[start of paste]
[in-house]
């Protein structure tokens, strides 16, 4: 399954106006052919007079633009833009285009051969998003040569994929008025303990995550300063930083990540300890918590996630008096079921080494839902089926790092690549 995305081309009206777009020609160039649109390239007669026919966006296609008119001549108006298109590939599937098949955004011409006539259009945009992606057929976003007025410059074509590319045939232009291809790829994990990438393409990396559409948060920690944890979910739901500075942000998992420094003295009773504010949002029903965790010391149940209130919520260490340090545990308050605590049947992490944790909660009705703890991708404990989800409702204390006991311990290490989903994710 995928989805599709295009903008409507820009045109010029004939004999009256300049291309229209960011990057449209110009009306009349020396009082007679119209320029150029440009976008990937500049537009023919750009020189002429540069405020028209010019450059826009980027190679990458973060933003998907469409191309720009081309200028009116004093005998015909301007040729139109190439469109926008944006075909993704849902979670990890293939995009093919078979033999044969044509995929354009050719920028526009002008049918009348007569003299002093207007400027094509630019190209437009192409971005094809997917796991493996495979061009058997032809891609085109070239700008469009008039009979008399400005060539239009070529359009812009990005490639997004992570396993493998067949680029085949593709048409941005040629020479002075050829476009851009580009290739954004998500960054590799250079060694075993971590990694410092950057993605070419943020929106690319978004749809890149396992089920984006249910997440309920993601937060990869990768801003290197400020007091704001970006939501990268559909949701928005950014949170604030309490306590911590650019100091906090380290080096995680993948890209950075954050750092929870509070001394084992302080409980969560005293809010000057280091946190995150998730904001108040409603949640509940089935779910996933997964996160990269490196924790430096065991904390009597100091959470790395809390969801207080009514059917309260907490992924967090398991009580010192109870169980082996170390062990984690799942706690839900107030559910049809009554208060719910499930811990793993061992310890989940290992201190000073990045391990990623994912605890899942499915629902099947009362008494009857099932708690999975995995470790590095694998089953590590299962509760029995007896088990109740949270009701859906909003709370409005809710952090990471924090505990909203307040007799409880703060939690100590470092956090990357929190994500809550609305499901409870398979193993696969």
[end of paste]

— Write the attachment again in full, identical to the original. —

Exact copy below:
[in-house]
């Protein structure tokens, strides 16, 4: 399954106006052919007079633009833009285009051969998003040569994929008025303990995550300063930083990540300890918590996630008096079921080494839902089926790092690549 995305081309009206777009020609160039649109390239007669026919966006296609008119001549108006298109590939599937098949955004011409006539259009945009992606057929976003007025410059074509590319045939232009291809790829994990990438393409990396559409948060920690944890979910739901500075942000998992420094003295009773504010949002029903965790010391149940209130919520260490340090545990308050605590049947992490944790909660009705703890991708404990989800409702204390006991311990290490989903994710 995928989805599709295009903008409507820009045109010029004939004999009256300049291309229209960011990057449209110009009306009349020396009082007679119209320029150029440009976008990937500049537009023919750009020189002429540069405020028209010019450059826009980027190679990458973060933003998907469409191309720009081309200028009116004093005998015909301007040729139109190439469109926008944006075909993704849902979670990890293939995009093919078979033999044969044509995929354009050719920028526009002008049918009348007569003299002093207007400027094509630019190209437009192409971005094809997917796991493996495979061009058997032809891609085109070239700008469009008039009979008399400005060539239009070529359009812009990005490639997004992570396993493998067949680029085949593709048409941005040629020479002075050829476009851009580009290739954004998500960054590799250079060694075993971590990694410092950057993605070419943020929106690319978004749809890149396992089920984006249910997440309920993601937060990869990768801003290197400020007091704001970006939501990268559909949701928005950014949170604030309490306590911590650019100091906090380290080096995680993948890209950075954050750092929870509070001394084992302080409980969560005293809010000057280091946190995150998730904001108040409603949640509940089935779910996933997964996160990269490196924790430096065991904390009597100091959470790395809390969801207080009514059917309260907490992924967090398991009580010192109870169980082996170390062990984690799942706690839900107030559910049809009554208060719910499930811990793993061992310890989940290992201190000073990045391990990623994912605890899942499915629902099947009362008494009857099932708690999975995995470790590095694998089953590590299962509760029995007896088990109740949270009701859906909003709370409005809710952090990471924090505990909203307040007799409880703060939690100590470092956090990357929190994500809550609305499901409870398979193993696969």